Migrant Driven Economies
and Changing Labour Demographics:
Evidence from the GCC

by Rashed Albinali

International migration plays an increasingly important role in shaping the global economy. By 2020, there were more than 280 million migrants worldwide.[i] Circular migration in particular is considered to be a win-win situation.[ii] Migrant-receiving economies, in need of labor to fuel economic growth, benefit from increased productivity and migrant-sending economies benefit from remittances. In fact, this argument has been the central tenet of economic development within the Gulf Cooperation Council (GCC) since at least the 1970s. Throughout the second half of the twentieth century, oil wealth was the primary pull force for migrants to the GCC, initially from the Middle East and North Africa (MENA) region and later from South and Southeast Asia. Figure 1 showcases this increase in the GCC’s migrant stock between 1975 and 2020.




The figure above shows that migration to the GCC has increased 8 fold within the period of 45 years, and in doing so, has made the GCC the third largest migratory destination in the world.[iii] The GCC is incidentally also the largest source of money transfers to Asia, providing about three-quarters of almost $100 billion (USD) in annual remittance receipts.[iv] Migration has certainly been a win-win situation for both the GCC and their migrant-sending partners so far, but many continue to question its sustainability; especially in light of the expanding youth population in the GCC, many of whom find themselves either unemployed or unemployable. This has led to a wide range of labor force replacement policies across the region that aim to change the status quo by decreasing the migrant population – which makes up over half the GCC population,[v] and over 80% of its labour force.[vi] The question is, are these policies realistic? This paper aims to analyse and assess the socioeconomic impact of an increasingly expanding youth population on the migrant driven economies of the GCC.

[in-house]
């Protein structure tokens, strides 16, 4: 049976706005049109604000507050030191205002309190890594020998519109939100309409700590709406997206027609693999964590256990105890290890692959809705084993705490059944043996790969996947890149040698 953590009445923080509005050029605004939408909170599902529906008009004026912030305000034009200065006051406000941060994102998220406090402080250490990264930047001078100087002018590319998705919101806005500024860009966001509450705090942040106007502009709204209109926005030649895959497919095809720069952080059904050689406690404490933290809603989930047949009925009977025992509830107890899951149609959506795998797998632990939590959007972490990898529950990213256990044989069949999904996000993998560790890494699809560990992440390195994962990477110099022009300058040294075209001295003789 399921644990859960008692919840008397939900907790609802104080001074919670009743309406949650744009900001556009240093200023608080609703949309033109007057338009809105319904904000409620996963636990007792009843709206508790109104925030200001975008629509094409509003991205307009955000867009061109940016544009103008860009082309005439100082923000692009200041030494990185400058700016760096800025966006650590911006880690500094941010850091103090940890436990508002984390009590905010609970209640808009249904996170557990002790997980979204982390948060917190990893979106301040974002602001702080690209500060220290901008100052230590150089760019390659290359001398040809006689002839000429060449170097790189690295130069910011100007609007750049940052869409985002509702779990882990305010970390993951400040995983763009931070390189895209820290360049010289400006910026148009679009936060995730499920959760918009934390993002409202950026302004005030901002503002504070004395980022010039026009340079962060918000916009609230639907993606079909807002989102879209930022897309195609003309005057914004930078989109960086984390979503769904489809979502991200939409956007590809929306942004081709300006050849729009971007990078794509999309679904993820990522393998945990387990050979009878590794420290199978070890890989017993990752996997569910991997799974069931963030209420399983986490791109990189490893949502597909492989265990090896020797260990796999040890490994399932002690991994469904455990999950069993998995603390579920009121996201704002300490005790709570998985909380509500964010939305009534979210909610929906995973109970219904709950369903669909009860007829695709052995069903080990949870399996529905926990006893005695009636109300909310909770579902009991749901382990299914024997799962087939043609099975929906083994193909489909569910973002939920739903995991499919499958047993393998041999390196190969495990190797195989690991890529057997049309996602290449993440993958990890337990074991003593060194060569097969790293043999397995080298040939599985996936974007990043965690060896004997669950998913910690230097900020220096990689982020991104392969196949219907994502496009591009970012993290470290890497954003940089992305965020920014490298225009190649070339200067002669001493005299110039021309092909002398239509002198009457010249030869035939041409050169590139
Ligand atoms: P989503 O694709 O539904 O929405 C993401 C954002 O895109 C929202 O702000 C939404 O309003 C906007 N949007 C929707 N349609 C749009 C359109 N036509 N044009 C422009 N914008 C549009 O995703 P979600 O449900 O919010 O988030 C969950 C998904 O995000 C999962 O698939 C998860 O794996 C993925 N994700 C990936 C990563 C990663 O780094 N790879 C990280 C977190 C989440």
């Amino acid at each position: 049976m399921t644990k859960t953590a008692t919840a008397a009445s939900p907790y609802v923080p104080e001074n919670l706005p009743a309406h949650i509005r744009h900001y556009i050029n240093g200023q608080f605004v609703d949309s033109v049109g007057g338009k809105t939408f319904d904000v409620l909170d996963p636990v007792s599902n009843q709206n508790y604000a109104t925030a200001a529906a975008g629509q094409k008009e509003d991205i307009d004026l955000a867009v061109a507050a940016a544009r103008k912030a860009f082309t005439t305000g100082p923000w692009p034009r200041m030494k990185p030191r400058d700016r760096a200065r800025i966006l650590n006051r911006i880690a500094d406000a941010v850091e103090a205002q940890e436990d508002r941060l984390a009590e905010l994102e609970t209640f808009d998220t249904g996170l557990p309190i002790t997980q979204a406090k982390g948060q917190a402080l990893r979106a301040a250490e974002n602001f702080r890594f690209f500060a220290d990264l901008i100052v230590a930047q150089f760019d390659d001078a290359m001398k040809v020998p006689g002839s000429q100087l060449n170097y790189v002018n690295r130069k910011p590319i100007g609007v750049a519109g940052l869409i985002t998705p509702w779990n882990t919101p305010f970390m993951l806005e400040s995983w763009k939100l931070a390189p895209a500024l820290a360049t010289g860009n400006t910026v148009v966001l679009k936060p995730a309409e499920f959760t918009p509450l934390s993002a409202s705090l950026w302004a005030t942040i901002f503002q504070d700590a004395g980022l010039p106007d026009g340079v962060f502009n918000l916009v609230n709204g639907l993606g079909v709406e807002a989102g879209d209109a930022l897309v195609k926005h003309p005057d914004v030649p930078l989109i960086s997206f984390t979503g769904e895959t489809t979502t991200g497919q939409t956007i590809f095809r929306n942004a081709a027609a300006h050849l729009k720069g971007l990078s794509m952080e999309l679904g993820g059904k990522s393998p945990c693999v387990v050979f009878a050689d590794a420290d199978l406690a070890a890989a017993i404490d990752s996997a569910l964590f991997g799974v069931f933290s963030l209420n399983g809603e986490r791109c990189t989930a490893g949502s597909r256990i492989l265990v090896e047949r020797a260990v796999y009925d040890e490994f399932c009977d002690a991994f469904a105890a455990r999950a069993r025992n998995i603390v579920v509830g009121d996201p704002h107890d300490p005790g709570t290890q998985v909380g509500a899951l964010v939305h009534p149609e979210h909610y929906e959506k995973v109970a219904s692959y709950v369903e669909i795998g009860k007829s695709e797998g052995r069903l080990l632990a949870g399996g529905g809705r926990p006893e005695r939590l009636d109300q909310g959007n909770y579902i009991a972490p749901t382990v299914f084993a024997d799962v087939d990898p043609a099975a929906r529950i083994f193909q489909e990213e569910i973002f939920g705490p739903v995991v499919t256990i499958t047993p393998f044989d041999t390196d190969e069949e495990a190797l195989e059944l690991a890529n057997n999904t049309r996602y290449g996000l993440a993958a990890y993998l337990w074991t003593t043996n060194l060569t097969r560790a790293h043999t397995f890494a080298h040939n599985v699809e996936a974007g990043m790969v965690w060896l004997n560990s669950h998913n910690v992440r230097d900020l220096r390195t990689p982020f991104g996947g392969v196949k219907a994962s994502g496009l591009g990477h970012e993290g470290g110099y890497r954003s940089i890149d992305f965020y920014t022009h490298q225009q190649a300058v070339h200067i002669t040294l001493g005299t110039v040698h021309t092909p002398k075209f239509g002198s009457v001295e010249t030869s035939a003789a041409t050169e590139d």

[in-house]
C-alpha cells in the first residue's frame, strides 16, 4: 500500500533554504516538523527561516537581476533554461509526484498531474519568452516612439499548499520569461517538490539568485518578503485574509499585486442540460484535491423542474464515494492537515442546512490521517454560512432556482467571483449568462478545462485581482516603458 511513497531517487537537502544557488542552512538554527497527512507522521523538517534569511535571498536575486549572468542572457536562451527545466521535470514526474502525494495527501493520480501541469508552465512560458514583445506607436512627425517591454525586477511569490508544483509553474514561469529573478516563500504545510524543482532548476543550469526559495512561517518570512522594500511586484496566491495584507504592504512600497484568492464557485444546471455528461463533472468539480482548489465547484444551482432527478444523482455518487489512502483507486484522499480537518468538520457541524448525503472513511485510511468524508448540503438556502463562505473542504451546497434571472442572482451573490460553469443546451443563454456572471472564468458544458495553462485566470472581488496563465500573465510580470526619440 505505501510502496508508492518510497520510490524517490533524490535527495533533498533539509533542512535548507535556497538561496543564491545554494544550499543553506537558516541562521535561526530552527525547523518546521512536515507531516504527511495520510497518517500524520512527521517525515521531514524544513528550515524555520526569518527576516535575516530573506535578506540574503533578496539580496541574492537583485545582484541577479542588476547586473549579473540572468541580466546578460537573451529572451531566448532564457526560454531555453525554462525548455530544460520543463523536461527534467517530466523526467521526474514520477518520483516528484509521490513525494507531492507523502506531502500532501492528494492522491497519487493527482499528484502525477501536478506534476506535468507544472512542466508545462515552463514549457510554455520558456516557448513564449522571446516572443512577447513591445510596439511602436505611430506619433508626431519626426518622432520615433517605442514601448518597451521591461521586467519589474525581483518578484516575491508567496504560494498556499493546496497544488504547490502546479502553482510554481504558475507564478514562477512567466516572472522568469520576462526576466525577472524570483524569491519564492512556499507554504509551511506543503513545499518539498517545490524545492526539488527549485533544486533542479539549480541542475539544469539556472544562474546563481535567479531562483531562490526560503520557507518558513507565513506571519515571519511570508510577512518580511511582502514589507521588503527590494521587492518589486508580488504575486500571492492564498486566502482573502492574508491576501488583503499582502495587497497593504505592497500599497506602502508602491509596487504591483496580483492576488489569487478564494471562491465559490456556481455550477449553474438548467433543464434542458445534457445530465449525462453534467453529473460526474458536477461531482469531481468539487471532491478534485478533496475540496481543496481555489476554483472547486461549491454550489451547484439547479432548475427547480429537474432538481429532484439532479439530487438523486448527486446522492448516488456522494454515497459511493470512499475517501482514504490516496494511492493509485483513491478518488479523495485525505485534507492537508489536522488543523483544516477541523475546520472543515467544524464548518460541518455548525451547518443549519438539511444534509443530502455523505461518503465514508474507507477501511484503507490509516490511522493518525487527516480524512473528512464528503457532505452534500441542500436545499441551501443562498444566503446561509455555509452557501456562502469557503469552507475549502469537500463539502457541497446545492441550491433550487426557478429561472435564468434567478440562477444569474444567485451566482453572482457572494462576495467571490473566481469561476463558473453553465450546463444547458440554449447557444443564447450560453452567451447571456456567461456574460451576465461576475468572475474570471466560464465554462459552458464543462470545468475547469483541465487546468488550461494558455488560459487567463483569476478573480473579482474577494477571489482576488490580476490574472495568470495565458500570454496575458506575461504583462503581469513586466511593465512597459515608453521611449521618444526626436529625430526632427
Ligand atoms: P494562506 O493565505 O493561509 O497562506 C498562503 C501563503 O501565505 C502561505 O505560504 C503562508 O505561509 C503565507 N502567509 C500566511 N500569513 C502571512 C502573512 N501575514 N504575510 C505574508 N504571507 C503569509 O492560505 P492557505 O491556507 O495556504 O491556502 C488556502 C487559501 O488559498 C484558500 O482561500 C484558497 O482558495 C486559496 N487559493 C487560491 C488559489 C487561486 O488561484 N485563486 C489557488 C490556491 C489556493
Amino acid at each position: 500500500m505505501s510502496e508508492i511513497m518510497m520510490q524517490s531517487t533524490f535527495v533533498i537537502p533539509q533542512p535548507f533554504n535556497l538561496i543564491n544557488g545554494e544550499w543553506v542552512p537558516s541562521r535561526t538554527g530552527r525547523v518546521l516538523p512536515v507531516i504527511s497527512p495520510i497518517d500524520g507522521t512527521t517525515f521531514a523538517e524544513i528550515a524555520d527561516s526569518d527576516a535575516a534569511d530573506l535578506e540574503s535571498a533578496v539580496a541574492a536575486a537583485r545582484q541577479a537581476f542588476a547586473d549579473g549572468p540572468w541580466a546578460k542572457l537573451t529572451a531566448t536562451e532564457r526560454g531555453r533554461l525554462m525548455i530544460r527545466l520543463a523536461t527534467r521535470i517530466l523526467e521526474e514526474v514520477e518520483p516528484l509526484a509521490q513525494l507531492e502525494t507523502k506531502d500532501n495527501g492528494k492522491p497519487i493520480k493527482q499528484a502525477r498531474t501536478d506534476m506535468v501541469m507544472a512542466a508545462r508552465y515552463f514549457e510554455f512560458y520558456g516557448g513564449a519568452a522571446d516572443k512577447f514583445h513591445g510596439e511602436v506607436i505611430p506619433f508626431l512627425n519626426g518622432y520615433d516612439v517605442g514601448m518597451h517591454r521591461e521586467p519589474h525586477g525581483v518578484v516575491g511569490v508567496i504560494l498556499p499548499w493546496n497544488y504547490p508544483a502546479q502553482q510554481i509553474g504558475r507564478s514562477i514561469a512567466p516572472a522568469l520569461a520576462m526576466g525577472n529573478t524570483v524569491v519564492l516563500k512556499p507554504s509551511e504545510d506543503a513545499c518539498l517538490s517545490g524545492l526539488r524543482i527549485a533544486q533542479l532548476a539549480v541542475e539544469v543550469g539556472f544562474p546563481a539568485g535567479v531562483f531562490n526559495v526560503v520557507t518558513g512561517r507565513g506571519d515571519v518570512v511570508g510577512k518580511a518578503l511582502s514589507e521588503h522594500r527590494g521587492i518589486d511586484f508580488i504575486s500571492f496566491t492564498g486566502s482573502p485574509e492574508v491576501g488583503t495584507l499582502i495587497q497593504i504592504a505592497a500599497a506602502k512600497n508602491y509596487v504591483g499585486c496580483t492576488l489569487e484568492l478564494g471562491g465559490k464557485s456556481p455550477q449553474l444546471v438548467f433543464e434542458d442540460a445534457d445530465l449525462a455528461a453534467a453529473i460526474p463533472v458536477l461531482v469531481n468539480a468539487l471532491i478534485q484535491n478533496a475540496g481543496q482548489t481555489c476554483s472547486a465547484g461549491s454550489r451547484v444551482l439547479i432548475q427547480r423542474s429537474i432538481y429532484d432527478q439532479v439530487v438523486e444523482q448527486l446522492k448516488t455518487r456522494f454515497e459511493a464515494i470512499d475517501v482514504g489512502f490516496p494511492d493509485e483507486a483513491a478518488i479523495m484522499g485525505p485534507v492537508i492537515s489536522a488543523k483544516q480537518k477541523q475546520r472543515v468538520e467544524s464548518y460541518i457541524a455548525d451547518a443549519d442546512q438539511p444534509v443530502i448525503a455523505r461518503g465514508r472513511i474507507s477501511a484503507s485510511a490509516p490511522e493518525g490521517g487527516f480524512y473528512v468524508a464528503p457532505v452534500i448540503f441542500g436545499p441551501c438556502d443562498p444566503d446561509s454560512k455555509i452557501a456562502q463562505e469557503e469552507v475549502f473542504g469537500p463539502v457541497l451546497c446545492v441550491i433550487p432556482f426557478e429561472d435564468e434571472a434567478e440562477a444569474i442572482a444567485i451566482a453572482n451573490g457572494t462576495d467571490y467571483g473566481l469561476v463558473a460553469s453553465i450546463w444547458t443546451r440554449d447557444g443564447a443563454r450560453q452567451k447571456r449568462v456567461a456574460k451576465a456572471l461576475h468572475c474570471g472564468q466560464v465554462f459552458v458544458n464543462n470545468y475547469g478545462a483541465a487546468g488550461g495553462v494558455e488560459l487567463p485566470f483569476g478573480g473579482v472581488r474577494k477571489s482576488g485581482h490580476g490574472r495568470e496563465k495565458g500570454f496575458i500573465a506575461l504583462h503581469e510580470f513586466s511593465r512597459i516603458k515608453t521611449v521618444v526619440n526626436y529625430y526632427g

The GCC’s Migrant Driven Economy


The GCC’s economy continues to be a migrant reliant and driven economy for two primary reasons. Migrants have historically either filled high-skilled positions that the GCC nationals were not well equipped for, or filled low-skilled positions that the nationals would not accept. After the oil price adjustment in 1973, considerable oil wealth led to rapid development which necessitated rapid migration to fill the gap between demand and supply of labor in the GCC. Since then, oil prices and migration rates have maintained a strong positive correlation.[vii] Higher oil prices lead to increased migration, driven primarily by government spending on infrastructure projects. Figure 2 demonstrates a similar trend between population growth rates and oil prices.